One aspect of how industrial 3D printing works that is hard to grasp at first, is its ability to build parts inside of other parts. A metal 3D printer makes an object one hair-thin horizontal layer at a time. So imagine 3D printing an item like a chain. It’s constructed already linked in completely solid circles. By contrast, in traditional manufacturing, individual links are first straight, then bent, and joined together one at a time, which is slower, more labor intensive, and has weak points at each link. It’s the same age-old manufacturing principle for jewelry as it is for chains holding the anchors of navy ships.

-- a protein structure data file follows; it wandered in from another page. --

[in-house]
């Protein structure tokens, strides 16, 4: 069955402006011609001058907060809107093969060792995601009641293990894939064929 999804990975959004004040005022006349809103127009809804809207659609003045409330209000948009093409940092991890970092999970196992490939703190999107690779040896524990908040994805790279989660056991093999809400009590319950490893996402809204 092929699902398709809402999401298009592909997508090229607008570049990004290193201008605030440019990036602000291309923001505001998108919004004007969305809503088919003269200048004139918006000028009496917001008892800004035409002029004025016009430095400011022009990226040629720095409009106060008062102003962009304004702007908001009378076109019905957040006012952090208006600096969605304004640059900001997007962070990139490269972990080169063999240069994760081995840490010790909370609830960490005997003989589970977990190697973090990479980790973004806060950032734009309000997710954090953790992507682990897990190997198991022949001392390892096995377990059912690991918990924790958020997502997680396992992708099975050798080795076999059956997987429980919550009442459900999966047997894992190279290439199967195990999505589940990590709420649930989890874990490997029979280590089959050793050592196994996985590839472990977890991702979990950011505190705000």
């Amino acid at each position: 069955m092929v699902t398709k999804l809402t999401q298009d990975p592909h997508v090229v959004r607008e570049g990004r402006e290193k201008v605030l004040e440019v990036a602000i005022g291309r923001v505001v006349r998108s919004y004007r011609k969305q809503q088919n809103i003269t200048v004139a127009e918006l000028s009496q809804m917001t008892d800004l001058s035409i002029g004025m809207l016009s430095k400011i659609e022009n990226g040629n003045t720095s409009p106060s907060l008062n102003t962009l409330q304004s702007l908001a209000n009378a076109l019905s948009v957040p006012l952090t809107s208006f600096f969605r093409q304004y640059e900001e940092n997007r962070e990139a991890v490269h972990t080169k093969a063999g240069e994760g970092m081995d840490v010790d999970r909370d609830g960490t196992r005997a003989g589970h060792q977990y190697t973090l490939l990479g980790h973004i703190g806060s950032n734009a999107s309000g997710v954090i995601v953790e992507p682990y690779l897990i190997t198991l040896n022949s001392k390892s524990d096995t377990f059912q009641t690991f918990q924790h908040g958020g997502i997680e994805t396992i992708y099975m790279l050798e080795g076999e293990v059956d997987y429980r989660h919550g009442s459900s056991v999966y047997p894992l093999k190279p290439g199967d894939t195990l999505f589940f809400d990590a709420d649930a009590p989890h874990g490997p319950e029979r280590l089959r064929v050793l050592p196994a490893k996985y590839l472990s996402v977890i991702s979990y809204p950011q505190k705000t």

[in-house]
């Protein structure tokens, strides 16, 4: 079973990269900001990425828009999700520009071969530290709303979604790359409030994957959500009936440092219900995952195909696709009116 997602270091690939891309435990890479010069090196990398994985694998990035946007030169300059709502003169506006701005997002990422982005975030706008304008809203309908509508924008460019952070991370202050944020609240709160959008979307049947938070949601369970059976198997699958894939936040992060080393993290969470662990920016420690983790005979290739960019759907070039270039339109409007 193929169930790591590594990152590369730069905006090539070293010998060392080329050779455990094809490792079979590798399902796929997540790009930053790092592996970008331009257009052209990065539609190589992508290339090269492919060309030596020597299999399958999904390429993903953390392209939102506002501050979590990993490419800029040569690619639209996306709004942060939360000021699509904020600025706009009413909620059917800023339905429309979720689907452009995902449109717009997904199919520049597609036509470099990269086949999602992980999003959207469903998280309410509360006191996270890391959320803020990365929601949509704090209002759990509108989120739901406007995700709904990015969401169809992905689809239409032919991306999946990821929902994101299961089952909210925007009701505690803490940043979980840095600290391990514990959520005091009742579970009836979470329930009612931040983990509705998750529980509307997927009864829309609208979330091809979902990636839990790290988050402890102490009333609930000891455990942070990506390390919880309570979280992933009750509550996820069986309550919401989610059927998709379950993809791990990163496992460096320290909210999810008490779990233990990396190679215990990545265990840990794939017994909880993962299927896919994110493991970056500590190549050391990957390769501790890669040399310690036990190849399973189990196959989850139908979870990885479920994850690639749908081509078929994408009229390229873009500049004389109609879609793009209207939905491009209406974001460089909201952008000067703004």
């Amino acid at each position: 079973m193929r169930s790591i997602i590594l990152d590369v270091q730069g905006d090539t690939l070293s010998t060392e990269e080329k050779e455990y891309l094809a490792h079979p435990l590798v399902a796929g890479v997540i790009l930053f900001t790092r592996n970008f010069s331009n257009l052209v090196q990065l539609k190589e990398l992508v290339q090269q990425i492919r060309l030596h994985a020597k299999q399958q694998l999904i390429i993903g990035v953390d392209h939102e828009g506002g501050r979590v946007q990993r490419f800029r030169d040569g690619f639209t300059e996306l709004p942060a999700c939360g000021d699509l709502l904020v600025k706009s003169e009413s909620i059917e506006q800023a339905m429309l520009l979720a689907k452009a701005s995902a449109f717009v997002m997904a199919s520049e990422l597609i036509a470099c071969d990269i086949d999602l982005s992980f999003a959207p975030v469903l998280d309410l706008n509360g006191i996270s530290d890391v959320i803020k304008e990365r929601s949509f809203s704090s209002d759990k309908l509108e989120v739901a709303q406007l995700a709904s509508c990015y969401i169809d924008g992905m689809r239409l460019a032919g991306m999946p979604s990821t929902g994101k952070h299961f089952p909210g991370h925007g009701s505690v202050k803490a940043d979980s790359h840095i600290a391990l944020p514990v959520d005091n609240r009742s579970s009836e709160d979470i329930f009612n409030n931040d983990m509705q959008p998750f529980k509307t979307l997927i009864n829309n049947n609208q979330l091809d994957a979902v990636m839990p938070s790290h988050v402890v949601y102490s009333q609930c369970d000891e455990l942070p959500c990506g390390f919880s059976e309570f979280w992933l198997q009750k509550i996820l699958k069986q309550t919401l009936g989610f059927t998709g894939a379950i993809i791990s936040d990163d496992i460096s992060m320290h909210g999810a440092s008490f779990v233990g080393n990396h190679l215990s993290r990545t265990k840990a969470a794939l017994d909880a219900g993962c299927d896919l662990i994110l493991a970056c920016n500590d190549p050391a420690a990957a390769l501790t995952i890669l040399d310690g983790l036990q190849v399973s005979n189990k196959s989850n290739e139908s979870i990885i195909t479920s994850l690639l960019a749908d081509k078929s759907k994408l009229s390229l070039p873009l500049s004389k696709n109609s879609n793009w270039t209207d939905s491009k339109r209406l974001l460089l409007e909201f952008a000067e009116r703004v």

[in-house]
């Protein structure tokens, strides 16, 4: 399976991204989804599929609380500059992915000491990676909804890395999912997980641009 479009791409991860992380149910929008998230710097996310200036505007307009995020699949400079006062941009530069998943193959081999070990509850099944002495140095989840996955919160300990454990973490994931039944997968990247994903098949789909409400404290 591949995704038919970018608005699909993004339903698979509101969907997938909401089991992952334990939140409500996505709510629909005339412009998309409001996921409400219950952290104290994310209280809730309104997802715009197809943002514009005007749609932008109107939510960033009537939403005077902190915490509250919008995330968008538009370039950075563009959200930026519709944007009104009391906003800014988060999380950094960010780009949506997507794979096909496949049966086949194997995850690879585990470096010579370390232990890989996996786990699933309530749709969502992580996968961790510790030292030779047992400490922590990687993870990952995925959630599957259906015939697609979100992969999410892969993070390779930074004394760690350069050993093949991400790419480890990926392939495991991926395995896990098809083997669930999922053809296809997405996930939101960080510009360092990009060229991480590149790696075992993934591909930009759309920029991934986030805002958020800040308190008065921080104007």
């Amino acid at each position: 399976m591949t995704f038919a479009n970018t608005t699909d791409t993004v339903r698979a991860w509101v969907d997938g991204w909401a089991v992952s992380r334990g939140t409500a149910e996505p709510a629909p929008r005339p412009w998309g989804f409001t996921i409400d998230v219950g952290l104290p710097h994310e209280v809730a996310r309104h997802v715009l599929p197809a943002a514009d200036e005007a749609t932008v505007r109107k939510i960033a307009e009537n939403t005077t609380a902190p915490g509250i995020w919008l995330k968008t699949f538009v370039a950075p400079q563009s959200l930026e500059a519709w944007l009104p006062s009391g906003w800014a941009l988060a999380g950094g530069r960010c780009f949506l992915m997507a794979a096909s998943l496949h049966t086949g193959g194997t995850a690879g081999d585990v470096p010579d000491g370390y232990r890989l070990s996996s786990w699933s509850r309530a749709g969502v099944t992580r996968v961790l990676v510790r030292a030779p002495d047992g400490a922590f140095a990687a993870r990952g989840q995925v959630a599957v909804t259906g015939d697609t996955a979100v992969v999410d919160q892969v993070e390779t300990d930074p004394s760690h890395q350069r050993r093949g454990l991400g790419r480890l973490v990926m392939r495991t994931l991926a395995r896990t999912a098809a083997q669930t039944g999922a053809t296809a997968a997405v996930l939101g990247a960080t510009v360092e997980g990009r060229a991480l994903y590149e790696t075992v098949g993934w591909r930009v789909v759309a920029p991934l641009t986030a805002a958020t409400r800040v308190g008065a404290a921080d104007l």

3D printing’s ability to fabricate objects, like an already linked chain, is disrupting the way things have always been manufactured. It offers engineers new design freedom, unconstrained from the limitations of traditional manufacturing.

To drive this point home, using a far more complex 3D printed part than a chain link, software company PTC displayed a fully 3D-printed — in one piece — jet engine at its company product launch event last month in Boston, Mass.

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